oh, crum. leah is here early. and i haven't even gotten to overdetermination yet! i haven't even turned my little philosophy lesson into anything meaningful! i guess it's the nature of these exercises. i will continue to work on this, but i'm going to post it now anyway, in the spirit of the task i set myself.

Thursday, April 15, 2010

the space of logical possibility.

day 2:

i'm changing course, deviating from my list of things to write about, to think about a question drew posed in a comment on my last post-- both because it interests me and because i only have twenty minutes today, and i just spent ten of them looking for images i couldn't find. this is a question i've asked about many times myself: what are we suppose to be imagining when we imagine the space of logical possibility?

upon reflection it seems to me that i always imagine the space of logical possibility as a hybrid between:

(a) the fine grained color wheel that appears when i'm feeling picky and choose the 'more colors' option in microsoft word, so that i can pick the perfect shade in which to offer feedback on student papers. ('what color,' i ask myself, ' will communicate firmness and authority without being harsh or anxiety inducing?' and then i choose regular old blue again.)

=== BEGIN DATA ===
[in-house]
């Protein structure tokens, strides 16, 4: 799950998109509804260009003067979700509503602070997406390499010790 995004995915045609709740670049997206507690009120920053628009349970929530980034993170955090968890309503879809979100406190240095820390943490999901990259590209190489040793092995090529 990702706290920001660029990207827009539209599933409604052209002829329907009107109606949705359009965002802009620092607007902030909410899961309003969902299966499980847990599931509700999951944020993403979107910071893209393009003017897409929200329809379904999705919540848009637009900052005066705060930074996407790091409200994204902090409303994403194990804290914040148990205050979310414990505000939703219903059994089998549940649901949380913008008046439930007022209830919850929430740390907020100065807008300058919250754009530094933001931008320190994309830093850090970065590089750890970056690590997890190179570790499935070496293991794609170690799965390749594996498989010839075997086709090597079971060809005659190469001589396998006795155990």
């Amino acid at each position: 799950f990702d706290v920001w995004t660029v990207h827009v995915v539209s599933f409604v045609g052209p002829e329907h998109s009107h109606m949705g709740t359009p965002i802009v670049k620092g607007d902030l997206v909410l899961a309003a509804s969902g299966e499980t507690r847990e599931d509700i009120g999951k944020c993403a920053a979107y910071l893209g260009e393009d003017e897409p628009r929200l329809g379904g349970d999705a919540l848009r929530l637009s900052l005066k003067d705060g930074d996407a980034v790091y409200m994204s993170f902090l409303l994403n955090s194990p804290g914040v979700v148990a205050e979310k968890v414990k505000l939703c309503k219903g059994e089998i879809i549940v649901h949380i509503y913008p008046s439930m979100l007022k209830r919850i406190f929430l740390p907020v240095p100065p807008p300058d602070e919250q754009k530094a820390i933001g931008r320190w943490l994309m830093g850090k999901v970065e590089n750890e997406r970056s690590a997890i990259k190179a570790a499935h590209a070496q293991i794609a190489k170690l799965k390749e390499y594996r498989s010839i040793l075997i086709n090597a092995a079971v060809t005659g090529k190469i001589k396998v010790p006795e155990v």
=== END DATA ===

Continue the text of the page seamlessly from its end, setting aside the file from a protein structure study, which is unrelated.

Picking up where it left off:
(b) that old map (which i can't find anywhere) that they used in science textbooks circa 1995, representing our best guess at the time of what the universe might look like: a sort of ghostly dimpled undulating sphere-- the deep center of which looked utterly impenetrable, even in that sad little textbook sketch.

-- a hybrid interactive in the style of the technology used by the department of precrime in steven spielberg's minority report-- with all of the data swirling and reorganizing itself with an incredible responsiveness the smallest changes in the nature of the particular inquiry, utterly sensitive to the smallest expert flick of the inquirer's wrist (the mind's wrist!).

what do you say, drew k?
also, question: isn't there something square/circle-y about trying to imagine the space of logical possibility? how does the fact that we may or may not be able to imagine the space of logical possibility, or generate models of it (could we?), reflect on its ontological status?

Wednesday, April 14, 2010

all of the possible people who, for all i know, i am.